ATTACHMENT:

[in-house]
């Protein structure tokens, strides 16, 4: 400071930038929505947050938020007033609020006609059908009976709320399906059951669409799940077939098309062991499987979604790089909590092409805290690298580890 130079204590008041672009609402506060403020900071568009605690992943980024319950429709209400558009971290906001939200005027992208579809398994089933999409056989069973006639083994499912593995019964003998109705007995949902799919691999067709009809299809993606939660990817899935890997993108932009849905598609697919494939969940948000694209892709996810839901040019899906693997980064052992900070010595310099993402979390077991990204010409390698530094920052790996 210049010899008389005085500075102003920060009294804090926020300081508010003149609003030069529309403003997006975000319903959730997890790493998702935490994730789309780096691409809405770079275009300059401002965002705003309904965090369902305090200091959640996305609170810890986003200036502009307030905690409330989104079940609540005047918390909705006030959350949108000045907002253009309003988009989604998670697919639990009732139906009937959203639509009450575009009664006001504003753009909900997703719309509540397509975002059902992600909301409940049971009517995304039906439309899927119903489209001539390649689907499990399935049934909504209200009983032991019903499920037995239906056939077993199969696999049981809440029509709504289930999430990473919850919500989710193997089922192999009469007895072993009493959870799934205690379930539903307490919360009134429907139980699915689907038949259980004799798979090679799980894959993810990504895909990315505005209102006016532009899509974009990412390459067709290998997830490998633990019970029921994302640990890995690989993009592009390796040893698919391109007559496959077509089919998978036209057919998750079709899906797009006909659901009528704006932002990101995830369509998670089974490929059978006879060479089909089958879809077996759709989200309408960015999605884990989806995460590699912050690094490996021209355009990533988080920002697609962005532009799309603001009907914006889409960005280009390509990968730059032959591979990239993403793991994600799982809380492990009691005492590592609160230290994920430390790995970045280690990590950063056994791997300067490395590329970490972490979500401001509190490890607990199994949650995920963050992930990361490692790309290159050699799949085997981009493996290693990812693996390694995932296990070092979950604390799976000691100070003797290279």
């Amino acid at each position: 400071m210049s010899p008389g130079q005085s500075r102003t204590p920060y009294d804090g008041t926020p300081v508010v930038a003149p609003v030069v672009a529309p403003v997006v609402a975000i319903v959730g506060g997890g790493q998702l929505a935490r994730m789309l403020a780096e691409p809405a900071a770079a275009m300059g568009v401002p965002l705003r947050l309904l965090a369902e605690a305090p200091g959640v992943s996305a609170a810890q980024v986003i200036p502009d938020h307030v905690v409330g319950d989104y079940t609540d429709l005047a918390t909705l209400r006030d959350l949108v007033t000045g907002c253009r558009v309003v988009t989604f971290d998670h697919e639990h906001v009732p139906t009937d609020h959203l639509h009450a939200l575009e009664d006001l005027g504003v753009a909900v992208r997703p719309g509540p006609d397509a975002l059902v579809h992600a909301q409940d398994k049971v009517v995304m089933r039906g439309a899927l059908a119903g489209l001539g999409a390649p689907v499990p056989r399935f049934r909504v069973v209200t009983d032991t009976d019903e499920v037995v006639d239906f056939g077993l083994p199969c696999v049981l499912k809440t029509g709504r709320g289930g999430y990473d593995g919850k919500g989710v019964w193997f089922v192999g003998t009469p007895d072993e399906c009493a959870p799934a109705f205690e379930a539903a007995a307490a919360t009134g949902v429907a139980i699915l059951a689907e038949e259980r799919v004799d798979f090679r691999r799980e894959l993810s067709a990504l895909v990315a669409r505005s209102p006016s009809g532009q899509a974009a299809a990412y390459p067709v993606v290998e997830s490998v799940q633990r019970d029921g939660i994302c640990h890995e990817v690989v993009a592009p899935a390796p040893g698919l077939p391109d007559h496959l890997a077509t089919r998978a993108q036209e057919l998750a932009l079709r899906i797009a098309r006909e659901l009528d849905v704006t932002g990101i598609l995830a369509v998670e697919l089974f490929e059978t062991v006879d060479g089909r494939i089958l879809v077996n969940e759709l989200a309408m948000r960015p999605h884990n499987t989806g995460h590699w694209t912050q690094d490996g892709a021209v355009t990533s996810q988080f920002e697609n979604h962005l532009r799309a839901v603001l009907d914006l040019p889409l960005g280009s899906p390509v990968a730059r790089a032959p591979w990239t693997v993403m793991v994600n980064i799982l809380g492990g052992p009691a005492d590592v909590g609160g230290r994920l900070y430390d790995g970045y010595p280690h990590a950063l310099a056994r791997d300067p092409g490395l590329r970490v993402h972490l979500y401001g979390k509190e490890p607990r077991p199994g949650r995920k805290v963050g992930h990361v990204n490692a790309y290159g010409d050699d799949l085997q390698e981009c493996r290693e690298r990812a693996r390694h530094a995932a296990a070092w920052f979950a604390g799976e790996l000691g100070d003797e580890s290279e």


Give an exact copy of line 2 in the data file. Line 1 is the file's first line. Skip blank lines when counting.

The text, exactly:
């Protein structure tokens, strides 16, 4: 400071930038929505947050938020007033609020006609059908009976709320399906059951669409799940077939098309062991499987979604790089909590092409805290690298580890 130079204590008041672009609402506060403020900071568009605690992943980024319950429709209400558009971290906001939200005027992208579809398994089933999409056989069973006639083994499912593995019964003998109705007995949902799919691999067709009809299809993606939660990817899935890997993108932009849905598609697919494939969940948000694209892709996810839901040019899906693997980064052992900070010595310099993402979390077991990204010409390698530094920052790996 210049010899008389005085500075102003920060009294804090926020300081508010003149609003030069529309403003997006975000319903959730997890790493998702935490994730789309780096691409809405770079275009300059401002965002705003309904965090369902305090200091959640996305609170810890986003200036502009307030905690409330989104079940609540005047918390909705006030959350949108000045907002253009309003988009989604998670697919639990009732139906009937959203639509009450575009009664006001504003753009909900997703719309509540397509975002059902992600909301409940049971009517995304039906439309899927119903489209001539390649689907499990399935049934909504209200009983032991019903499920037995239906056939077993199969696999049981809440029509709504289930999430990473919850919500989710193997089922192999009469007895072993009493959870799934205690379930539903307490919360009134429907139980699915689907038949259980004799798979090679799980894959993810990504895909990315505005209102006016532009899509974009990412390459067709290998997830490998633990019970029921994302640990890995690989993009592009390796040893698919391109007559496959077509089919998978036209057919998750079709899906797009006909659901009528704006932002990101995830369509998670089974490929059978006879060479089909089958879809077996759709989200309408960015999605884990989806995460590699912050690094490996021209355009990533988080920002697609962005532009799309603001009907914006889409960005280009390509990968730059032959591979990239993403793991994600799982809380492990009691005492590592609160230290994920430390790995970045280690990590950063056994791997300067490395590329970490972490979500401001509190490890607990199994949650995920963050992930990361490692790309290159050699799949085997981009493996290693990812693996390694995932296990070092979950604390799976000691100070003797290279």